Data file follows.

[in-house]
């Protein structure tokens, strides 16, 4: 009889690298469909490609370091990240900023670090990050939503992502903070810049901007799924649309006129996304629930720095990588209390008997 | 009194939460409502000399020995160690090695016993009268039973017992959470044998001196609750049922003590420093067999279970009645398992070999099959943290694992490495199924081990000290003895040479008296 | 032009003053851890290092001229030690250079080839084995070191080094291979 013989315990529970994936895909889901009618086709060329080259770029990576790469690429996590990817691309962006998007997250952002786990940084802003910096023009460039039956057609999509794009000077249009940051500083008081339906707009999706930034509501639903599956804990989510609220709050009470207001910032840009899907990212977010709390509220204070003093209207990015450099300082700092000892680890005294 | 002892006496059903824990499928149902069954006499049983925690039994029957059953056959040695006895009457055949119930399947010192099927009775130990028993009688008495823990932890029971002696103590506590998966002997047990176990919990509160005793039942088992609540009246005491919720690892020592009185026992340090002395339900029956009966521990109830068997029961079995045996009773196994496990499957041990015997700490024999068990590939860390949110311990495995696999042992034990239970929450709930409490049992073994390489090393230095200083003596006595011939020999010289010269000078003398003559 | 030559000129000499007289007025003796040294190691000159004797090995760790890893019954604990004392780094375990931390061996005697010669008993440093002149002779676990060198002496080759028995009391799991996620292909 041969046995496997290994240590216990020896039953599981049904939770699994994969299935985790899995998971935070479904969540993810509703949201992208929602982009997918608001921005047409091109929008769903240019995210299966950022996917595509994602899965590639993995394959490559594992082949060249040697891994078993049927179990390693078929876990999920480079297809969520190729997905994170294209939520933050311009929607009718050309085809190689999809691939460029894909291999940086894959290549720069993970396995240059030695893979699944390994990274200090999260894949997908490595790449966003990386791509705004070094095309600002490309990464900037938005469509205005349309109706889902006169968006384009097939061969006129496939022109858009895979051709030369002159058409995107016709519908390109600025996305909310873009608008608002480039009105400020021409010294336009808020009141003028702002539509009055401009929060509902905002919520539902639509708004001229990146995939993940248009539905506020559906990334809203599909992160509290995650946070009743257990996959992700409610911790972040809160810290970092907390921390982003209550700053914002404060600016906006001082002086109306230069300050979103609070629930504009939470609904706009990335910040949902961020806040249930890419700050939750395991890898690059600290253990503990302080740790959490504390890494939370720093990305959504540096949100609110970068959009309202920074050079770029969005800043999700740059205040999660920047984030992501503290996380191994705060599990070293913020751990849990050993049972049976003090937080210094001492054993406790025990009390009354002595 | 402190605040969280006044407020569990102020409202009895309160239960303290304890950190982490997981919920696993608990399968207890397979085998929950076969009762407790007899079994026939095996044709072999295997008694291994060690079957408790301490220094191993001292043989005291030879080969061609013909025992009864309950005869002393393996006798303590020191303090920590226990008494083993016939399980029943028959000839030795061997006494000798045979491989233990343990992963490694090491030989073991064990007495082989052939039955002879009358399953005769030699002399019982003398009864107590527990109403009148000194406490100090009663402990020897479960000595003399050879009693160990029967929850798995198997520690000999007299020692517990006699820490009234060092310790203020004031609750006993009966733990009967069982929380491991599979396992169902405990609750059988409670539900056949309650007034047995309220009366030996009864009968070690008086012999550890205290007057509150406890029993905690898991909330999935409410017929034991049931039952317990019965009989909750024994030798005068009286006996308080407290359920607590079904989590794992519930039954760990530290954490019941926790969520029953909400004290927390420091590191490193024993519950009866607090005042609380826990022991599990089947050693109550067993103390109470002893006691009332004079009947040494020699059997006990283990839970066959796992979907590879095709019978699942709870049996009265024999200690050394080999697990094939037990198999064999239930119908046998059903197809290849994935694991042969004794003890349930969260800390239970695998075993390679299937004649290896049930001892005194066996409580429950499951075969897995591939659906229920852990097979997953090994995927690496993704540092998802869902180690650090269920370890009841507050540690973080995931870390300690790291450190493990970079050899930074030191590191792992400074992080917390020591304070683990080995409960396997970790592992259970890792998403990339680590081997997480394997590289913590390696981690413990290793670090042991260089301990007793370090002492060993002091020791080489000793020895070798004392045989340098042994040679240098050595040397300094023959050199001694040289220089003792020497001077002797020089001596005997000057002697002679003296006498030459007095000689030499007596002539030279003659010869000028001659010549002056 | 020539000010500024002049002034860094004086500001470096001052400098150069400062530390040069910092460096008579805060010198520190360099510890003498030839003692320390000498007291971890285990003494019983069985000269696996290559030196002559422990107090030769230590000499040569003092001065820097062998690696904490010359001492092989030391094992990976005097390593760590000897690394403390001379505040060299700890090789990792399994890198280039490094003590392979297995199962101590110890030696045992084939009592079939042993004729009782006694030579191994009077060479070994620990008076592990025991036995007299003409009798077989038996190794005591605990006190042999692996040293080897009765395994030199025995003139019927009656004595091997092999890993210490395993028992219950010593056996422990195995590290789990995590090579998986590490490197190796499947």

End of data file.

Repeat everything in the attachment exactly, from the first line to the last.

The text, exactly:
[in-house]
């Protein structure tokens, strides 16, 4: 009889690298469909490609370091990240900023670090990050939503992502903070810049901007799924649309006129996304629930720095990588209390008997 | 009194939460409502000399020995160690090695016993009268039973017992959470044998001196609750049922003590420093067999279970009645398992070999099959943290694992490495199924081990000290003895040479008296 | 032009003053851890290092001229030690250079080839084995070191080094291979 013989315990529970994936895909889901009618086709060329080259770029990576790469690429996590990817691309962006998007997250952002786990940084802003910096023009460039039956057609999509794009000077249009940051500083008081339906707009999706930034509501639903599956804990989510609220709050009470207001910032840009899907990212977010709390509220204070003093209207990015450099300082700092000892680890005294 | 002892006496059903824990499928149902069954006499049983925690039994029957059953056959040695006895009457055949119930399947010192099927009775130990028993009688008495823990932890029971002696103590506590998966002997047990176990919990509160005793039942088992609540009246005491919720690892020592009185026992340090002395339900029956009966521990109830068997029961079995045996009773196994496990499957041990015997700490024999068990590939860390949110311990495995696999042992034990239970929450709930409490049992073994390489090393230095200083003596006595011939020999010289010269000078003398003559 | 030559000129000499007289007025003796040294190691000159004797090995760790890893019954604990004392780094375990931390061996005697010669008993440093002149002779676990060198002496080759028995009391799991996620292909 041969046995496997290994240590216990020896039953599981049904939770699994994969299935985790899995998971935070479904969540993810509703949201992208929602982009997918608001921005047409091109929008769903240019995210299966950022996917595509994602899965590639993995394959490559594992082949060249040697891994078993049927179990390693078929876990999920480079297809969520190729997905994170294209939520933050311009929607009718050309085809190689999809691939460029894909291999940086894959290549720069993970396995240059030695893979699944390994990274200090999260894949997908490595790449966003990386791509705004070094095309600002490309990464900037938005469509205005349309109706889902006169968006384009097939061969006129496939022109858009895979051709030369002159058409995107016709519908390109600025996305909310873009608008608002480039009105400020021409010294336009808020009141003028702002539509009055401009929060509902905002919520539902639509708004001229990146995939993940248009539905506020559906990334809203599909992160509290995650946070009743257990996959992700409610911790972040809160810290970092907390921390982003209550700053914002404060600016906006001082002086109306230069300050979103609070629930504009939470609904706009990335910040949902961020806040249930890419700050939750395991890898690059600290253990503990302080740790959490504390890494939370720093990305959504540096949100609110970068959009309202920074050079770029969005800043999700740059205040999660920047984030992501503290996380191994705060599990070293913020751990849990050993049972049976003090937080210094001492054993406790025990009390009354002595 | 402190605040969280006044407020569990102020409202009895309160239960303290304890950190982490997981919920696993608990399968207890397979085998929950076969009762407790007899079994026939095996044709072999295997008694291994060690079957408790301490220094191993001292043989005291030879080969061609013909025992009864309950005869002393393996006798303590020191303090920590226990008494083993016939399980029943028959000839030795061997006494000798045979491989233990343990992963490694090491030989073991064990007495082989052939039955002879009358399953005769030699002399019982003398009864107590527990109403009148000194406490100090009663402990020897479960000595003399050879009693160990029967929850798995198997520690000999007299020692517990006699820490009234060092310790203020004031609750006993009966733990009967069982929380491991599979396992169902405990609750059988409670539900056949309650007034047995309220009366030996009864009968070690008086012999550890205290007057509150406890029993905690898991909330999935409410017929034991049931039952317990019965009989909750024994030798005068009286006996308080407290359920607590079904989590794992519930039954760990530290954490019941926790969520029953909400004290927390420091590191490193024993519950009866607090005042609380826990022991599990089947050693109550067993103390109470002893006691009332004079009947040494020699059997006990283990839970066959796992979907590879095709019978699942709870049996009265024999200690050394080999697990094939037990198999064999239930119908046998059903197809290849994935694991042969004794003890349930969260800390239970695998075993390679299937004649290896049930001892005194066996409580429950499951075969897995591939659906229920852990097979997953090994995927690496993704540092998802869902180690650090269920370890009841507050540690973080995931870390300690790291450190493990970079050899930074030191590191792992400074992080917390020591304070683990080995409960396997970790592992259970890792998403990339680590081997997480394997590289913590390696981690413990290793670090042991260089301990007793370090002492060993002091020791080489000793020895070798004392045989340098042994040679240098050595040397300094023959050199001694040289220089003792020497001077002797020089001596005997000057002697002679003296006498030459007095000689030499007596002539030279003659010869000028001659010549002056 | 020539000010500024002049002034860094004086500001470096001052400098150069400062530390040069910092460096008579805060010198520190360099510890003498030839003692320390000498007291971890285990003494019983069985000269696996290559030196002559422990107090030769230590000499040569003092001065820097062998690696904490010359001492092989030391094992990976005097390593760590000897690394403390001379505040060299700890090789990792399994890198280039490094003590392979297995199962101590110890030696045992084939009592079939042993004729009782006694030579191994009077060479070994620990008076592990025991036995007299003409009798077989038996190794005591605990006190042999692996040293080897009765395994030199025995003139019927009656004595091997092999890993210490395993028992219950010593056996422990195995590290789990995590090579998986590490490197190796499947």